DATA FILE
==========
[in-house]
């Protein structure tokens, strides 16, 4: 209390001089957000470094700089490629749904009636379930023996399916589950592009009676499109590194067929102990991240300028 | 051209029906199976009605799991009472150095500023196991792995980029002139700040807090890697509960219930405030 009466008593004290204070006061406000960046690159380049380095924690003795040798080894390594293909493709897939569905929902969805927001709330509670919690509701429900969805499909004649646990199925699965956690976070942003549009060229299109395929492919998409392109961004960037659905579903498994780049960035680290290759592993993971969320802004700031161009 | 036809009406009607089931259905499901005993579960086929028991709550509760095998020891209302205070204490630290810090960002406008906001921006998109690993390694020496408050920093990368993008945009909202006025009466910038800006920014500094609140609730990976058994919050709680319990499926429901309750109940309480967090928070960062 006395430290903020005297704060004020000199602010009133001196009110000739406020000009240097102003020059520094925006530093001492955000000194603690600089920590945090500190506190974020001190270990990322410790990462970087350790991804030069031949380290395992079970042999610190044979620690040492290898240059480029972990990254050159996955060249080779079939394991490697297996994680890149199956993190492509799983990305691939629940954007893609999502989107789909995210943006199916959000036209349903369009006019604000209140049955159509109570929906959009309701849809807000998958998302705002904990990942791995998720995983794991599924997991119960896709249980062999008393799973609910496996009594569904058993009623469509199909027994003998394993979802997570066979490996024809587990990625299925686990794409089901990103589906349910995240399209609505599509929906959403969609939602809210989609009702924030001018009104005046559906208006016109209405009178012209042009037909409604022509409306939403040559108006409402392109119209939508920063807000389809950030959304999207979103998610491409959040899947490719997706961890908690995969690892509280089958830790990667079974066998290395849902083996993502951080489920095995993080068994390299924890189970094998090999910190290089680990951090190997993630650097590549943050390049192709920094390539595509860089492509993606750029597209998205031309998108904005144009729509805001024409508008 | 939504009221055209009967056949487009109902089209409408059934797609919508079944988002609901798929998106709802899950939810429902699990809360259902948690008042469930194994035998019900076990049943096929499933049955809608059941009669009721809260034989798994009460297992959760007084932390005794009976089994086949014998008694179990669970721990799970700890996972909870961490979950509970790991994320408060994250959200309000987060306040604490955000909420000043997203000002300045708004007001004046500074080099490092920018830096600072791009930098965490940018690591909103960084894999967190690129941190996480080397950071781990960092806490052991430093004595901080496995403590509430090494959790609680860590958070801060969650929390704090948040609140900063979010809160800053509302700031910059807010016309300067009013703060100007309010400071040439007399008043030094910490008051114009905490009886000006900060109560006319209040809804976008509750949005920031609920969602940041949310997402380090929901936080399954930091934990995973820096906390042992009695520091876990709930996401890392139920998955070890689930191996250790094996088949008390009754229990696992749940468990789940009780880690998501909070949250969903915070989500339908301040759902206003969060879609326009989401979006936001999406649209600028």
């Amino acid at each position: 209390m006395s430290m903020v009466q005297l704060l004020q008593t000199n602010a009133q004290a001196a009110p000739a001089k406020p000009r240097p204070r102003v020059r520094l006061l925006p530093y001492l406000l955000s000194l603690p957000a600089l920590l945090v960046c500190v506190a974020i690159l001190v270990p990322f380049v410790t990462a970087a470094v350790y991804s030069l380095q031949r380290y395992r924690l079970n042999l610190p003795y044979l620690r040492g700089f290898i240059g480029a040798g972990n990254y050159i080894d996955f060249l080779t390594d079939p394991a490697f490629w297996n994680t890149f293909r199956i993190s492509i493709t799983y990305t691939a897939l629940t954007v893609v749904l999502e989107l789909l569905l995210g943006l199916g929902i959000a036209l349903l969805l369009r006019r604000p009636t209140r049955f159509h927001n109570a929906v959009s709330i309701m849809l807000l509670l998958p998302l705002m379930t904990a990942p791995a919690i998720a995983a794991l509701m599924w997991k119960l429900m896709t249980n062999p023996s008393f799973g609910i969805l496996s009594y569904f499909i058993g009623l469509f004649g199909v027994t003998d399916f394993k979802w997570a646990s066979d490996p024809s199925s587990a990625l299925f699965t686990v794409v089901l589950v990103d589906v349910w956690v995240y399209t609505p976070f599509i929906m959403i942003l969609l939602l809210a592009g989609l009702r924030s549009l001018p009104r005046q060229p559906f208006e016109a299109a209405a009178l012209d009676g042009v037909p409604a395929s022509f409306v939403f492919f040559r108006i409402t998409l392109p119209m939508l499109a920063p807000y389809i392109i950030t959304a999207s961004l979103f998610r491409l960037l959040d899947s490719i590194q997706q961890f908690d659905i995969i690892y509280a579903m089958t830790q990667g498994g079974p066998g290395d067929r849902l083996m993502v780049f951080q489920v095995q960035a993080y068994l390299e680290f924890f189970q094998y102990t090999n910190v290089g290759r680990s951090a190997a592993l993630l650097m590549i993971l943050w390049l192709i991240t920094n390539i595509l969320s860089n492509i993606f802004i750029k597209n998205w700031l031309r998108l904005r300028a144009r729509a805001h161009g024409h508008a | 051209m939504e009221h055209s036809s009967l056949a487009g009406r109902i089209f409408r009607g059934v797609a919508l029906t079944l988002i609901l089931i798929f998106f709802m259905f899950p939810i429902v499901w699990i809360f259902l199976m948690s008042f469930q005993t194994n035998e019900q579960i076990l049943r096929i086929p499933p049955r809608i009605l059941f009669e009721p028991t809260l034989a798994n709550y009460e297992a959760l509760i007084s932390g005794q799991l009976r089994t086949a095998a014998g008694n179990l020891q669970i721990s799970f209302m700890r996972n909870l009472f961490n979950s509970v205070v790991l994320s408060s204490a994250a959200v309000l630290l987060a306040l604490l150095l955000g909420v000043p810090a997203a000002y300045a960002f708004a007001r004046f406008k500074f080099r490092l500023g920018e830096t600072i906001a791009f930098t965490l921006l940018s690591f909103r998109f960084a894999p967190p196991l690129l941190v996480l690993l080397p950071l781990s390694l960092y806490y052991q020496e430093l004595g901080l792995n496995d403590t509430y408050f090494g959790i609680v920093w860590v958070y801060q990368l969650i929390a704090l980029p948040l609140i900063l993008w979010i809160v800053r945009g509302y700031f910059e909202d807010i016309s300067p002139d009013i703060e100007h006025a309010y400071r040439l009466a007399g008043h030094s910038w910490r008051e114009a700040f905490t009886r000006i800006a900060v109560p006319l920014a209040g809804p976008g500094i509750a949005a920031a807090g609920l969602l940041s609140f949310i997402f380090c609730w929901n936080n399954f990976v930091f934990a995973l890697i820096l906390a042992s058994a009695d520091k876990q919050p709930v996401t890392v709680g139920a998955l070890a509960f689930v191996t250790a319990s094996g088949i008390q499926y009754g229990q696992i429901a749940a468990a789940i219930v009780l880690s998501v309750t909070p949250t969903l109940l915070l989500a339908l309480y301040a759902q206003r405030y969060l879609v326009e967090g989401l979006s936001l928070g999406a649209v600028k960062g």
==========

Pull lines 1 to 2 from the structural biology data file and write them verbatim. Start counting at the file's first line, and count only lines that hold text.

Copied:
[in-house]
């Protein structure tokens, strides 16, 4: 209390001089957000470094700089490629749904009636379930023996399916589950592009009676499109590194067929102990991240300028 | 051209029906199976009605799991009472150095500023196991792995980029002139700040807090890697509960219930405030 009466008593004290204070006061406000960046690159380049380095924690003795040798080894390594293909493709897939569905929902969805927001709330509670919690509701429900969805499909004649646990199925699965956690976070942003549009060229299109395929492919998409392109961004960037659905579903498994780049960035680290290759592993993971969320802004700031161009 | 036809009406009607089931259905499901005993579960086929028991709550509760095998020891209302205070204490630290810090960002406008906001921006998109690993390694020496408050920093990368993008945009909202006025009466910038800006920014500094609140609730990976058994919050709680319990499926429901309750109940309480967090928070960062 006395430290903020005297704060004020000199602010009133001196009110000739406020000009240097102003020059520094925006530093001492955000000194603690600089920590945090500190506190974020001190270990990322410790990462970087350790991804030069031949380290395992079970042999610190044979620690040492290898240059480029972990990254050159996955060249080779079939394991490697297996994680890149199956993190492509799983990305691939629940954007893609999502989107789909995210943006199916959000036209349903369009006019604000209140049955159509109570929906959009309701849809807000998958998302705002904990990942791995998720995983794991599924997991119960896709249980062999008393799973609910496996009594569904058993009623469509199909027994003998394993979802997570066979490996024809587990990625299925686990794409089901990103589906349910995240399209609505599509929906959403969609939602809210989609009702924030001018009104005046559906208006016109209405009178012209042009037909409604022509409306939403040559108006409402392109119209939508920063807000389809950030959304999207979103998610491409959040899947490719997706961890908690995969690892509280089958830790990667079974066998290395849902083996993502951080489920095995993080068994390299924890189970094998090999910190290089680990951090190997993630650097590549943050390049192709920094390539595509860089492509993606750029597209998205031309998108904005144009729509805001024409508008 | 939504009221055209009967056949487009109902089209409408059934797609919508079944988002609901798929998106709802899950939810429902699990809360259902948690008042469930194994035998019900076990049943096929499933049955809608059941009669009721809260034989798994009460297992959760007084932390005794009976089994086949014998008694179990669970721990799970700890996972909870961490979950509970790991994320408060994250959200309000987060306040604490955000909420000043997203000002300045708004007001004046500074080099490092920018830096600072791009930098965490940018690591909103960084894999967190690129941190996480080397950071781990960092806490052991430093004595901080496995403590509430090494959790609680860590958070801060969650929390704090948040609140900063979010809160800053509302700031910059807010016309300067009013703060100007309010400071040439007399008043030094910490008051114009905490009886000006900060109560006319209040809804976008509750949005920031609920969602940041949310997402380090929901936080399954930091934990995973820096906390042992009695520091876990709930996401890392139920998955070890689930191996250790094996088949008390009754229990696992749940468990789940009780880690998501909070949250969903915070989500339908301040759902206003969060879609326009989401979006936001999406649209600028």